Barnier’s ban on meetings with lobbyists
Commissioner Barnier has surprisingly announced a temporary ban on meetings with the financial lobby. An important and telling step, but more is needed if the objective is to curb the lobbying power of the banks.
On the 17th of December Der Spiegel carried a story on a remarkable step taken by Single Market Commissioner Michel Barnier. Simply, the Commissioner had asked his staff not to accept any meetings with financial lobbyists for the time being: “In view of our workload and the sensitivity of our current dossier, until instructed otherwise Market D.G. employees should not meet with bankers, their representatives or their associations,” an email from the General Director of Barnier’s department, DG MARKT (Directorate General for the Single Market), reads. It seems the ban will be upheld till the 29th of January, the day when Barnier is set to release a proposal on bank structure in the EU.
When asked why this ban was imposed, the Commissioner’s spokesperson Chantal Hughes responded that DG MARKT was due to work on two pieces of legislation: the outstanding issues on the banking union and a proposal on a split between banks’ investment and retail departments. In both cases, consultations have been carried out, and banks “have been widely heard and listened to,” she added. That makes you wonder just how many meetings have taken place at DG MARKT over the last months. Most appropriately one MEP is using the occasion to ask Barnier to announce his meetings with lobbyists.
A welcome step
The move has been met with anger from lobbyists, according to the British Daily Telegraph. “For us, it’s a bit bizarre that the Commission has chosen to isolate itself in this way,” a senior bank executive “at a major international lender based in London” said to the paper.
Others, including Corporate Europe Observatory, support the move strongly. It’s about time the financial lobby is met with clear and official blocks in their large scale effort to shoot down any kind of meaningful regulation. The question is not why Barnier has taken the unusual decision, as the evidence speaks for itself: financial lobbyists have been successful in significantly curbing attempts to strengthen financial regulation during the whole reign of Michel Barnier; any proposal of importance from his office has borne the marks of heavy lobbying, and all credible ideas for containing the destructive powers of financial markets were stopped in their wake. Whether it’s banking regulation, standards for hedge funds, or rules on derivatives, accounting or credit rating agencies, the financial lobby has managed to capture the agenda at the earliest possible stage – in Michel Barnier’s office.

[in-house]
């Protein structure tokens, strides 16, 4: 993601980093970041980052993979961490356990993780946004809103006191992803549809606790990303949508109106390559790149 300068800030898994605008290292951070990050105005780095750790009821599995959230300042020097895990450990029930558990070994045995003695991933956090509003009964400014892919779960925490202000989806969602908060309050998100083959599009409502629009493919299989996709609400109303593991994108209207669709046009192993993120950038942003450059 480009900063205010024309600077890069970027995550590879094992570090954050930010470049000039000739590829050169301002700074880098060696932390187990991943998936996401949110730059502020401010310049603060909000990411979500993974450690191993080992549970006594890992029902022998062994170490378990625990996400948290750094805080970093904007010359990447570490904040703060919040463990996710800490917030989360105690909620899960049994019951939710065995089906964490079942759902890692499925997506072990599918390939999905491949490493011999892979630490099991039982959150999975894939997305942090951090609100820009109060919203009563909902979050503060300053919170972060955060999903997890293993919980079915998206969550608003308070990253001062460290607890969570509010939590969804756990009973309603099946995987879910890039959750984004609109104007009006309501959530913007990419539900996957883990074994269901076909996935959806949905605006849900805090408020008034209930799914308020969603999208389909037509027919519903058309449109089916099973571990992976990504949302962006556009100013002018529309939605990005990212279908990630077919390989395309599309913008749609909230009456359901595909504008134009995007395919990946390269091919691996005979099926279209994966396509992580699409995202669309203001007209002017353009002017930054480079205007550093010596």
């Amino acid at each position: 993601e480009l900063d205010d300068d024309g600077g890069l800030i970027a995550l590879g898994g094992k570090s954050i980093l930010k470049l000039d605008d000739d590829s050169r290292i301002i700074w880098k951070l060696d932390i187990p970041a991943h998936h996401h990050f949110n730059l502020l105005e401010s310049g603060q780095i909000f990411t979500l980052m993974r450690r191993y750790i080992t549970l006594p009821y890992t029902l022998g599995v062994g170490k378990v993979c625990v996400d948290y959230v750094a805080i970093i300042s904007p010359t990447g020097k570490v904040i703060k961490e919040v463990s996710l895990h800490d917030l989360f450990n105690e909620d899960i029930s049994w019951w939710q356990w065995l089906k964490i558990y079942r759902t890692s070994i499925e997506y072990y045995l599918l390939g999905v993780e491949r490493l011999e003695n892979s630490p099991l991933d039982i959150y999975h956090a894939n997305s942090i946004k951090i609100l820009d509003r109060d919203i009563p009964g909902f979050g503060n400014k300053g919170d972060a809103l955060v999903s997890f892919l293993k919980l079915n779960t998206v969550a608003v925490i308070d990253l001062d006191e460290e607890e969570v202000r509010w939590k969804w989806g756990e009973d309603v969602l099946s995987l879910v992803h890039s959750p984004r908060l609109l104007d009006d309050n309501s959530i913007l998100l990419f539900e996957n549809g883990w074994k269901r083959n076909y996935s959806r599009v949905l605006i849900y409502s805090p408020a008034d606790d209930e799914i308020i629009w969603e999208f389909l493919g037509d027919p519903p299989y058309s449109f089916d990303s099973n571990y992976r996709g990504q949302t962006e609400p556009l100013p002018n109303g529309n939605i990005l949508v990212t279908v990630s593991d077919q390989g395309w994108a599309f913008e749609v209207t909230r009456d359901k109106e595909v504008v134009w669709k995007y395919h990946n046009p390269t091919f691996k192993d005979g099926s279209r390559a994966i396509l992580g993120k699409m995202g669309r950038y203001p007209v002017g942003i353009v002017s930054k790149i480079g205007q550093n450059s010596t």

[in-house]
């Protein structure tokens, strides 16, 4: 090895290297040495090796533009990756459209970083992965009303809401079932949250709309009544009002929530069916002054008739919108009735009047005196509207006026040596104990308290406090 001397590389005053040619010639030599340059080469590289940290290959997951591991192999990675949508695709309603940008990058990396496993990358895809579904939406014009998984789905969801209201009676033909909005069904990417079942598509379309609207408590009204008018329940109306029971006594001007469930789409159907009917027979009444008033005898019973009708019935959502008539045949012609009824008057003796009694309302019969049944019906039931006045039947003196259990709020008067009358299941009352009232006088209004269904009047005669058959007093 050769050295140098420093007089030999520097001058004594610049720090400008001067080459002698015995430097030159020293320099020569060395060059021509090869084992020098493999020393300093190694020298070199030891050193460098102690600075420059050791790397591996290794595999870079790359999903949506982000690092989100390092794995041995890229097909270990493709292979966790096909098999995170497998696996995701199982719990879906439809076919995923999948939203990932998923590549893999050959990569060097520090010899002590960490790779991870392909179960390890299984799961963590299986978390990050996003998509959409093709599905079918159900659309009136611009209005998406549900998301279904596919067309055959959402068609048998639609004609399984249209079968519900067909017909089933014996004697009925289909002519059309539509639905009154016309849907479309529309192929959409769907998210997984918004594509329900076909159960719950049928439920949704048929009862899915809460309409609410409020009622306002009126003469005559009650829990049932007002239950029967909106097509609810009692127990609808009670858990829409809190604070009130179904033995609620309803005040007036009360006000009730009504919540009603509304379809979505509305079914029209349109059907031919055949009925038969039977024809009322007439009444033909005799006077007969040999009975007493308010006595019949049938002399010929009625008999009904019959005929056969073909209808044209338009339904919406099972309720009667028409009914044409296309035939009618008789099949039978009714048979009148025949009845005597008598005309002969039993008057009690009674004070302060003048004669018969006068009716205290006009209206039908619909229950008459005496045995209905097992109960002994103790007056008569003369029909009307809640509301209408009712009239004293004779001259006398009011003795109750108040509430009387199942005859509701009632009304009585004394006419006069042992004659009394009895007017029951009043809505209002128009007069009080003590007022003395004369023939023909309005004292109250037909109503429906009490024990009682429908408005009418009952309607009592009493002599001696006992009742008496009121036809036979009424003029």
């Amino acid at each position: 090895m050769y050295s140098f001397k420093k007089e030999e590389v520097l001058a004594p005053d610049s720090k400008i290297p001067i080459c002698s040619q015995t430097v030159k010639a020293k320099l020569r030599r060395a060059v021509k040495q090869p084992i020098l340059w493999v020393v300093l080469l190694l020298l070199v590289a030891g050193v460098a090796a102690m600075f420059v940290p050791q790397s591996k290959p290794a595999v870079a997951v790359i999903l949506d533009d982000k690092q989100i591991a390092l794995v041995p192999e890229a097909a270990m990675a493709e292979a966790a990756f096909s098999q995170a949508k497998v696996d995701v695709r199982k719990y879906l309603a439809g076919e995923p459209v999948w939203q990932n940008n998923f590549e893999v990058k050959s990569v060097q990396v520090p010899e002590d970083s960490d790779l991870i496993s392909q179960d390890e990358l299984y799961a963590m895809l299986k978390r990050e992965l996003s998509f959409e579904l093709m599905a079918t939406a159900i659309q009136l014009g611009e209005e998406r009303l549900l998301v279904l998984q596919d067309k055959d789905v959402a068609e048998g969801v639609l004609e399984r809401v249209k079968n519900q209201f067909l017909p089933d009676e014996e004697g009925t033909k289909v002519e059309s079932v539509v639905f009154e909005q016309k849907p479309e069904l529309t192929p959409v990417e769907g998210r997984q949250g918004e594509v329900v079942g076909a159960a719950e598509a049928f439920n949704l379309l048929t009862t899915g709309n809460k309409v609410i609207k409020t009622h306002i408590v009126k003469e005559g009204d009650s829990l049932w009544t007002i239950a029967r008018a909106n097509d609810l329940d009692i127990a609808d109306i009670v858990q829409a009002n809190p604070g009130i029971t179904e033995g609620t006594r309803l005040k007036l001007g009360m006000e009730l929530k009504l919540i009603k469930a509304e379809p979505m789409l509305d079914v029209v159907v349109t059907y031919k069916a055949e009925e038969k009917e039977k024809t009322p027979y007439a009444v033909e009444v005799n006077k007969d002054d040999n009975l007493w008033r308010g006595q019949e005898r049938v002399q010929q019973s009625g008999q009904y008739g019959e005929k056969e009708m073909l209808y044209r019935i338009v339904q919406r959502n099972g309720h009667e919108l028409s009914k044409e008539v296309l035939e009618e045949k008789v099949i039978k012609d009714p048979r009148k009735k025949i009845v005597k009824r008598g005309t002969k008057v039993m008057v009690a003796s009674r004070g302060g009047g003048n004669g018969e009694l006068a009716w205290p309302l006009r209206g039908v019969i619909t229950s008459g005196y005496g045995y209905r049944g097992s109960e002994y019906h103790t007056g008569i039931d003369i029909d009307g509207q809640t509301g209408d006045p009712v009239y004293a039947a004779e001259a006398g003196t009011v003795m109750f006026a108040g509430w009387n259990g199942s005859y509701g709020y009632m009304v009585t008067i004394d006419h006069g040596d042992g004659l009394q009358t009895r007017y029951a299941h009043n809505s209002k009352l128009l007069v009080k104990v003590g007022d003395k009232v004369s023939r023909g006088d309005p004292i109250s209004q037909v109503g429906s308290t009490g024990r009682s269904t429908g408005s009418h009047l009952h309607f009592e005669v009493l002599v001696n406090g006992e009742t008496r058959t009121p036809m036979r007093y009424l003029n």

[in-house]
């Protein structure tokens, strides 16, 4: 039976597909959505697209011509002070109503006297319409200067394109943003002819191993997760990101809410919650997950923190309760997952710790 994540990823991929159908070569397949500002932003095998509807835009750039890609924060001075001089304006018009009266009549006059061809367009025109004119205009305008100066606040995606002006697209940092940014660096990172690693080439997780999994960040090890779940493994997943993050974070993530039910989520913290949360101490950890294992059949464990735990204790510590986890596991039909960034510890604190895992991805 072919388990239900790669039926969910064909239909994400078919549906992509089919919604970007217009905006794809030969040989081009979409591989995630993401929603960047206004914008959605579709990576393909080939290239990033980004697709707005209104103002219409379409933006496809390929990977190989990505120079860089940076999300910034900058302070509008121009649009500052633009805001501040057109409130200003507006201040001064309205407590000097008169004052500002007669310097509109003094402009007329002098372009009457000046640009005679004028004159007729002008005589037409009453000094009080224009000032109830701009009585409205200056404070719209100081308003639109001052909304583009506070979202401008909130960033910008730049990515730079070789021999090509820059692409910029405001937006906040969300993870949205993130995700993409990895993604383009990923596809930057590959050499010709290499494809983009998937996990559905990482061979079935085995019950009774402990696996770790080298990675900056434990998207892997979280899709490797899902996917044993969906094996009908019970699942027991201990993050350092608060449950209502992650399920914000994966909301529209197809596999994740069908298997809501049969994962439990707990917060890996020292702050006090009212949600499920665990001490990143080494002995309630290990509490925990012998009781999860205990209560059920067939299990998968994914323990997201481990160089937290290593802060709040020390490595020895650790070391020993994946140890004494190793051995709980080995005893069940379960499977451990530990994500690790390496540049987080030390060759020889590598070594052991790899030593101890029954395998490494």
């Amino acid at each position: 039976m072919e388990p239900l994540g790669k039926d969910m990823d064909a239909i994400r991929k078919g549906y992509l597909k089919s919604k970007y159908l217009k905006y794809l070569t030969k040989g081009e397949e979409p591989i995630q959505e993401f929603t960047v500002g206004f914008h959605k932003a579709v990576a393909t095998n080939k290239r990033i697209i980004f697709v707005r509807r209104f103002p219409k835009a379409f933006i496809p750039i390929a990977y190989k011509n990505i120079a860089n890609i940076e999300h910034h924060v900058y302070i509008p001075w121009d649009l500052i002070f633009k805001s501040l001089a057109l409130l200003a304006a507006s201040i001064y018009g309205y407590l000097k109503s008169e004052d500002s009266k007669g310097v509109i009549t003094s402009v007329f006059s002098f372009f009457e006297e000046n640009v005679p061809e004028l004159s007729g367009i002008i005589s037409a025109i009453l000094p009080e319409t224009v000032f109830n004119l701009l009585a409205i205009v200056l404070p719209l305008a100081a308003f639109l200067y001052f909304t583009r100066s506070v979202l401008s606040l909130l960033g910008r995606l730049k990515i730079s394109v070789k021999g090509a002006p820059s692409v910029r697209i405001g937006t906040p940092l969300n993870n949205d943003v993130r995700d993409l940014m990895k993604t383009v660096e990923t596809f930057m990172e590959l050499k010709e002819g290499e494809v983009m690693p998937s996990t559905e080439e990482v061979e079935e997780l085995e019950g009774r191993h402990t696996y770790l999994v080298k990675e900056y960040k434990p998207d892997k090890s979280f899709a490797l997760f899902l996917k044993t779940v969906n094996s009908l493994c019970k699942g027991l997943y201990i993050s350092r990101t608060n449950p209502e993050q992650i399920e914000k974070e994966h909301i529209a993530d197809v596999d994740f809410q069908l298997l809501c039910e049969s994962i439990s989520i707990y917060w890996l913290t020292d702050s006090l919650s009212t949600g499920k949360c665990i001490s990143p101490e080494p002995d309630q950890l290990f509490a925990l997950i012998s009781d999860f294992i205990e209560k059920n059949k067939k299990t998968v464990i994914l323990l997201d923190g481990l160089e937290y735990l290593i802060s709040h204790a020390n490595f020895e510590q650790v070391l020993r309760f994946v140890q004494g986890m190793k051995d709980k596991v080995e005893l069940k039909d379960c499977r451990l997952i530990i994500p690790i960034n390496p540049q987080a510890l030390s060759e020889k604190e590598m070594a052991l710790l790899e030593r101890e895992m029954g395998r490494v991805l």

The real question, then, is not “why”, but “why not before”? Certainly the present dossiers are “sensitive” – with a banking union supposedly set up to control future collapses of banks and the introduction of rules to ban reckless speculation with bank customers’ money. But there have been many other “sensitive” proposals that called for similar measures, yet lobbyists always found an open door in Barnier’s quarters, which they managed to exploit to the fullest. For instance, the banking lobby managed to ensure that the draft EU version of the international Basel guidelines on banking regulation was considerably weaker than its source, and this characteristic made it way through the whole decision process. And with EU banking regulation weaker than elsewhere, the EU undermines the international guidelines, and adds pressure on governments elsewhere, not least in the US, to soften their approach. Generally, the long battle on the response to the financial crisis of 2008 was won by the financial lobby, and Barnier’s office should take much of the blame.
Admittedly, Michel Barnier has, on occasion, challenged the financial lobby. In fact, already at the hearing in the European Parliament back in January 2010, when searching for support for his nomination, Barnier made two positive statements: one in which he vowed to fight financial speculation in food prices, and another where he promised to open up the important advisory groups on financial regulation, so far dominated by the financial lobby, to broader participation.